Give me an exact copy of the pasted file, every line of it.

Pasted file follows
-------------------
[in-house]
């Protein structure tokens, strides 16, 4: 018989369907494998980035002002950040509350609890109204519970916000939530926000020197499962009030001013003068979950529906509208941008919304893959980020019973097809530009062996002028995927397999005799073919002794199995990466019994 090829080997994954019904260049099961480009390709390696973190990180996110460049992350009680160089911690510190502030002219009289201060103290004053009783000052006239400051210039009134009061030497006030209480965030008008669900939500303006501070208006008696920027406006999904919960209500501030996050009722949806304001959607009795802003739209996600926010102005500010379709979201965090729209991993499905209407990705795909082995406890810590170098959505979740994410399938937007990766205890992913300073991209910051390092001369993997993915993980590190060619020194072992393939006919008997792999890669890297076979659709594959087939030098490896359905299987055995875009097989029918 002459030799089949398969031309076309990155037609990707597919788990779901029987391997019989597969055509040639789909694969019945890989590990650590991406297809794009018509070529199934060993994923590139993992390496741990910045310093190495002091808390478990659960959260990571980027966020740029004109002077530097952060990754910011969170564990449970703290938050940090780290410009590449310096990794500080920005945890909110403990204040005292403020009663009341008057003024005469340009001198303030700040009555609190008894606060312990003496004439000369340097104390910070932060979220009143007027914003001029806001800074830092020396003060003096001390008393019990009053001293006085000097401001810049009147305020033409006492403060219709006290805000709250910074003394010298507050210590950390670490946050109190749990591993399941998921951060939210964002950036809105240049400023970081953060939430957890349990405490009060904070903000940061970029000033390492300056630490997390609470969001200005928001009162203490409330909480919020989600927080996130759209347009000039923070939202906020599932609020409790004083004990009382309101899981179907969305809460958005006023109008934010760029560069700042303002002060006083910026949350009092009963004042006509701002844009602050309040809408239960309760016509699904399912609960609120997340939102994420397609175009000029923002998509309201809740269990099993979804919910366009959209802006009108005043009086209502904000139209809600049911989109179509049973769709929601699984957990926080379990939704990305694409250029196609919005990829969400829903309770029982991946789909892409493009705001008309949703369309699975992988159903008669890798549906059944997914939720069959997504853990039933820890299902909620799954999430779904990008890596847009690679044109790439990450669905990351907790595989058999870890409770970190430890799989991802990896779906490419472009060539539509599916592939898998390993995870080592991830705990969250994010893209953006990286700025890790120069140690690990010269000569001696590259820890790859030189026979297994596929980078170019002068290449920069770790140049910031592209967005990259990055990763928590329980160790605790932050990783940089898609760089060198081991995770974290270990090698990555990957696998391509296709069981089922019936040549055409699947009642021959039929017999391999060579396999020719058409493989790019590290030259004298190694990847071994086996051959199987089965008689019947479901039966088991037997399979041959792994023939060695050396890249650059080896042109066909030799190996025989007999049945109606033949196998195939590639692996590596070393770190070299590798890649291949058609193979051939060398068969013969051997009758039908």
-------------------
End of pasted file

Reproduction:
[in-house]
């Protein structure tokens, strides 16, 4: 018989369907494998980035002002950040509350609890109204519970916000939530926000020197499962009030001013003068979950529906509208941008919304893959980020019973097809530009062996002028995927397999005799073919002794199995990466019994 090829080997994954019904260049099961480009390709390696973190990180996110460049992350009680160089911690510190502030002219009289201060103290004053009783000052006239400051210039009134009061030497006030209480965030008008669900939500303006501070208006008696920027406006999904919960209500501030996050009722949806304001959607009795802003739209996600926010102005500010379709979201965090729209991993499905209407990705795909082995406890810590170098959505979740994410399938937007990766205890992913300073991209910051390092001369993997993915993980590190060619020194072992393939006919008997792999890669890297076979659709594959087939030098490896359905299987055995875009097989029918 002459030799089949398969031309076309990155037609990707597919788990779901029987391997019989597969055509040639789909694969019945890989590990650590991406297809794009018509070529199934060993994923590139993992390496741990910045310093190495002091808390478990659960959260990571980027966020740029004109002077530097952060990754910011969170564990449970703290938050940090780290410009590449310096990794500080920005945890909110403990204040005292403020009663009341008057003024005469340009001198303030700040009555609190008894606060312990003496004439000369340097104390910070932060979220009143007027914003001029806001800074830092020396003060003096001390008393019990009053001293006085000097401001810049009147305020033409006492403060219709006290805000709250910074003394010298507050210590950390670490946050109190749990591993399941998921951060939210964002950036809105240049400023970081953060939430957890349990405490009060904070903000940061970029000033390492300056630490997390609470969001200005928001009162203490409330909480919020989600927080996130759209347009000039923070939202906020599932609020409790004083004990009382309101899981179907969305809460958005006023109008934010760029560069700042303002002060006083910026949350009092009963004042006509701002844009602050309040809408239960309760016509699904399912609960609120997340939102994420397609175009000029923002998509309201809740269990099993979804919910366009959209802006009108005043009086209502904000139209809600049911989109179509049973769709929601699984957990926080379990939704990305694409250029196609919005990829969400829903309770029982991946789909892409493009705001008309949703369309699975992988159903008669890798549906059944997914939720069959997504853990039933820890299902909620799954999430779904990008890596847009690679044109790439990450669905990351907790595989058999870890409770970190430890799989991802990896779906490419472009060539539509599916592939898998390993995870080592991830705990969250994010893209953006990286700025890790120069140690690990010269000569001696590259820890790859030189026979297994596929980078170019002068290449920069770790140049910031592209967005990259990055990763928590329980160790605790932050990783940089898609760089060198081991995770974290270990090698990555990957696998391509296709069981089922019936040549055409699947009642021959039929017999391999060579396999020719058409493989790019590290030259004298190694990847071994086996051959199987089965008689019947479901039966088991037997399979041959792994023939060695050396890249650059080896042109066909030799190996025989007999049945109606033949196998195939590639692996590596070393770190070299590798890649291949058609193979051939060398068969013969051997009758039908």